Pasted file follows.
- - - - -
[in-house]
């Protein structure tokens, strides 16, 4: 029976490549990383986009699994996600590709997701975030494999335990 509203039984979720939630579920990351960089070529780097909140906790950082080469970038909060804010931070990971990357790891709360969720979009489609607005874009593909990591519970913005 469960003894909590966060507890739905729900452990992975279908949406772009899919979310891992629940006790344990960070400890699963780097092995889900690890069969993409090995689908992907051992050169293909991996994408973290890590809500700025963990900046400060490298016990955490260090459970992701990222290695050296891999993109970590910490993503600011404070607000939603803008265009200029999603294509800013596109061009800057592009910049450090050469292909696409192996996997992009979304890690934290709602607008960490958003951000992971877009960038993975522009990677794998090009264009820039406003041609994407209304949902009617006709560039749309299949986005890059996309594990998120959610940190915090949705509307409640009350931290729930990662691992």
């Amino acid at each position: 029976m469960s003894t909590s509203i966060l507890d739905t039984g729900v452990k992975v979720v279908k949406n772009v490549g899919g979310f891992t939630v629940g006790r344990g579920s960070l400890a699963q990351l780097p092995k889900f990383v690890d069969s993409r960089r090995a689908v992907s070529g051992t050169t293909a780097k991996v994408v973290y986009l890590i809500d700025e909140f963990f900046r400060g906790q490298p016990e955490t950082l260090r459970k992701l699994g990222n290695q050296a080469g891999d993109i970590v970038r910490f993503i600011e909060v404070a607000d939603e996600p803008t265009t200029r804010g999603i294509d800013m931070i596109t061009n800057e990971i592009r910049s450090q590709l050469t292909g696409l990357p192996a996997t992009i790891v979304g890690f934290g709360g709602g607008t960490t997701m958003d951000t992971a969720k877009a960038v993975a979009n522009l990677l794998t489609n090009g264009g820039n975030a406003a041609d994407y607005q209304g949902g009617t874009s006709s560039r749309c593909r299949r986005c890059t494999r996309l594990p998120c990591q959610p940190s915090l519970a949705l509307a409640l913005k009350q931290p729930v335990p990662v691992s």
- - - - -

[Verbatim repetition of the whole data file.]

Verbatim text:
[in-house]
């Protein structure tokens, strides 16, 4: 029976490549990383986009699994996600590709997701975030494999335990 509203039984979720939630579920990351960089070529780097909140906790950082080469970038909060804010931070990971990357790891709360969720979009489609607005874009593909990591519970913005 469960003894909590966060507890739905729900452990992975279908949406772009899919979310891992629940006790344990960070400890699963780097092995889900690890069969993409090995689908992907051992050169293909991996994408973290890590809500700025963990900046400060490298016990955490260090459970992701990222290695050296891999993109970590910490993503600011404070607000939603803008265009200029999603294509800013596109061009800057592009910049450090050469292909696409192996996997992009979304890690934290709602607008960490958003951000992971877009960038993975522009990677794998090009264009820039406003041609994407209304949902009617006709560039749309299949986005890059996309594990998120959610940190915090949705509307409640009350931290729930990662691992």
């Amino acid at each position: 029976m469960s003894t909590s509203i966060l507890d739905t039984g729900v452990k992975v979720v279908k949406n772009v490549g899919g979310f891992t939630v629940g006790r344990g579920s960070l400890a699963q990351l780097p092995k889900f990383v690890d069969s993409r960089r090995a689908v992907s070529g051992t050169t293909a780097k991996v994408v973290y986009l890590i809500d700025e909140f963990f900046r400060g906790q490298p016990e955490t950082l260090r459970k992701l699994g990222n290695q050296a080469g891999d993109i970590v970038r910490f993503i600011e909060v404070a607000d939603e996600p803008t265009t200029r804010g999603i294509d800013m931070i596109t061009n800057e990971i592009r910049s450090q590709l050469t292909g696409l990357p192996a996997t992009i790891v979304g890690f934290g709360g709602g607008t960490t997701m958003d951000t992971a969720k877009a960038v993975a979009n522009l990677l794998t489609n090009g264009g820039n975030a406003a041609d994407y607005q209304g949902g009617t874009s006709s560039r749309c593909r299949r986005c890059t494999r996309l594990p998120c990591q959610p940190s915090l519970a949705l509307a409640l913005k009350q931290p729930v335990p990662v691992s």